If there is a common good that can be done, it must be done by people who understand the many cultures that are evident in our country. That group is not going to include me. The outcome of their decision making is going to affect people in Texas and Arizona differently than people in Wisconsin (after they sober up). Creating a national standard can only be done by people who understand far more than I understand.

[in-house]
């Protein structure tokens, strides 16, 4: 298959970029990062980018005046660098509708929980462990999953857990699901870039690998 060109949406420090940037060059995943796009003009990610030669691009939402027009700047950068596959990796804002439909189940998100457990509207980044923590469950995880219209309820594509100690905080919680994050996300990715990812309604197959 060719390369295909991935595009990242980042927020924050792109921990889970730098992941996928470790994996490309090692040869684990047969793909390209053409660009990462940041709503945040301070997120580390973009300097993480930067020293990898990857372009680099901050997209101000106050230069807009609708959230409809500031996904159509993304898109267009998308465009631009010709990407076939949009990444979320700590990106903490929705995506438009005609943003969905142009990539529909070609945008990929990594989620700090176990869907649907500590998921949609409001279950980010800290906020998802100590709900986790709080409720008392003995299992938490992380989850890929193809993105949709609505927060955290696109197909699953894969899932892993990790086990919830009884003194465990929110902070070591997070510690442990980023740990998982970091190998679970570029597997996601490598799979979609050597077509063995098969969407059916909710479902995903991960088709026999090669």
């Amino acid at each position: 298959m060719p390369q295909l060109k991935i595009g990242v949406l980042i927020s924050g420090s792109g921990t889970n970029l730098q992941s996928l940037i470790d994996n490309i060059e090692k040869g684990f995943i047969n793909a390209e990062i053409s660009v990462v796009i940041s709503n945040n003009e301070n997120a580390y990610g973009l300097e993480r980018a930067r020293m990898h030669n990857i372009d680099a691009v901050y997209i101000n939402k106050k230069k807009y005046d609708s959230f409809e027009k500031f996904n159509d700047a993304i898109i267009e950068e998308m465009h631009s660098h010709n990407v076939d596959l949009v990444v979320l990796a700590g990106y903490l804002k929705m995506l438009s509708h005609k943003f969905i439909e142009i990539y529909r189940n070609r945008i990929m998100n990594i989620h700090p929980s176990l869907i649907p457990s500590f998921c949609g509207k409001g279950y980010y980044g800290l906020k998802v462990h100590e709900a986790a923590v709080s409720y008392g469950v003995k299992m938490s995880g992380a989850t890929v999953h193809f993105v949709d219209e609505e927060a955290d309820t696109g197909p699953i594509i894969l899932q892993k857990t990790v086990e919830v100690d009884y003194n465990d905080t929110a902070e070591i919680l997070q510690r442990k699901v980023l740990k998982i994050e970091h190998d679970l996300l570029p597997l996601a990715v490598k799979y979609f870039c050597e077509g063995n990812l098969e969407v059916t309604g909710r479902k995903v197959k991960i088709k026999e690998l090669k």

But I do understand freedom at the local level. In my past, I have been a big fish in a small pond. As power increases, so does responsibility and accountability. If the people in my community feel safer for my having submitted to the rigors of a criminal background check before I am permitted to coach their children, then I will meet their requirements with haste.   Gun owners do more for their cause, their rights, by volunteering to submit to fair and reasonable tests too. But for those gun owners who say they have a right which is not beholding to the community standard; that their right to carry and conceal is an end in itself – I believe they have a warped and inaccurate understanding of what freedom really means. We confer power to government officials; except for those rights which we reserve for ourselves. But just as the conference of powers must include stringent rules of accountability, we are right to insist that the same level of accountability is assigned to those citizens who act on their reserved rights. Power, whether it is evident in government or an individual, requires checks and balances to protect us from the tyranny of government, or the tyranny of any individual.